A mutant (MPA100) strain of Leishmania donovania was generated from a wild type (D1700) population by virtue of its ability to survive the selective pressure of gradually increasing concentrations of mycophenolic acid (MPA), an inhibitor of IMP dehydrogenase (IMPDH) activity. Comparative growth experiments revealed that the MPA 100 strain was 100-fold more resistant to MPA toxicity and cross-resistant to ribavarin, another inhibitor of IMPDH. A direct comparison of IMPDH levels in D1700 and MPA100 cells showed that the latter expressed at least 20-fold higher enzyme activity. In order to evaluate the mechanism by which MPA100 cells overexpressed IMPDH, the leishmanial gene encoding IMPDH was isolated from a genomic library in EMBL3 by cross-hybridization to a mouse IMPDH cDNA, and a 2.3-kilobase EcoRV-PstI fragment was subcloned into a Bluescript vector and sequenced. The EcoRV-PstI fragment contained an open reading frame of 514 amino acids that encompassed the entire leishmanial IMPDH coding sequence. The predicted amino acid sequence showed a 52.5% identity with that of the corresponding human IMPDH. The codon usage of the leishmanial IMPDH gene reflected a strong bias toward codons containing either G or C in the wobble position. The EcoRV-PstI fragment hybridized to a 3.0-kilobase mRNA that was expressed at 10-20-fold greater levels in the MPA100 cells. Using the EcoRV-PstI fragment as a probe, the increased amount of IMPDH activity and IMPDH mRNA in the MPA100 cells could be attributed to an approximately 10-20-fold amplification of the leishmanial IMPDH gene.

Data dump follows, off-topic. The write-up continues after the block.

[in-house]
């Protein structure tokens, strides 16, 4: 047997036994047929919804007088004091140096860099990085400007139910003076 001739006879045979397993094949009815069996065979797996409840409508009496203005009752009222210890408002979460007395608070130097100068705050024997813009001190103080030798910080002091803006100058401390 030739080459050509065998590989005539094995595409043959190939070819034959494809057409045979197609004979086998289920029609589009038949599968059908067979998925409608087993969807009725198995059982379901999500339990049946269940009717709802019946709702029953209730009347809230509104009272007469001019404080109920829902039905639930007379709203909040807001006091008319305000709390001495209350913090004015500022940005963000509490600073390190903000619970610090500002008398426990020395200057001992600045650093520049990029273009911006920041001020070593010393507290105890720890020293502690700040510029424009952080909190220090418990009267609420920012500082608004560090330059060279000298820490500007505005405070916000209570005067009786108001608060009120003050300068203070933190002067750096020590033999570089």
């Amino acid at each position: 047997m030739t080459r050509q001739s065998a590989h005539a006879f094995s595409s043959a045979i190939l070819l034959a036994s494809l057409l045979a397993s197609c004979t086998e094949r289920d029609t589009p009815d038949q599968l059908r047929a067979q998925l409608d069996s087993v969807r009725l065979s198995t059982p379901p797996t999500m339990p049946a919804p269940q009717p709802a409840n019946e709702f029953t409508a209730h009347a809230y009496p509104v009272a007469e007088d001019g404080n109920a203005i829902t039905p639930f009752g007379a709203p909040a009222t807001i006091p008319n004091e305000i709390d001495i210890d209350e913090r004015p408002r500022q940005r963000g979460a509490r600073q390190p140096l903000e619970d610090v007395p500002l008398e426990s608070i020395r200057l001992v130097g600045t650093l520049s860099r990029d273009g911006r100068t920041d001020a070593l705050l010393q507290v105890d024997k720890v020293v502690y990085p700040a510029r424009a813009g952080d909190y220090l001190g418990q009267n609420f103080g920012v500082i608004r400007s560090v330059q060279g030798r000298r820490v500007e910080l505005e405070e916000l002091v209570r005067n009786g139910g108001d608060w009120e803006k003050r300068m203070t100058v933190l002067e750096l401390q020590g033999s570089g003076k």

|Original language||English (US)|
|Number of pages||7|
|Journal||Journal of Biological Chemistry|
|State||Published - 1991|
ASJC Scopus subject areas
- Molecular Biology
- Cell Biology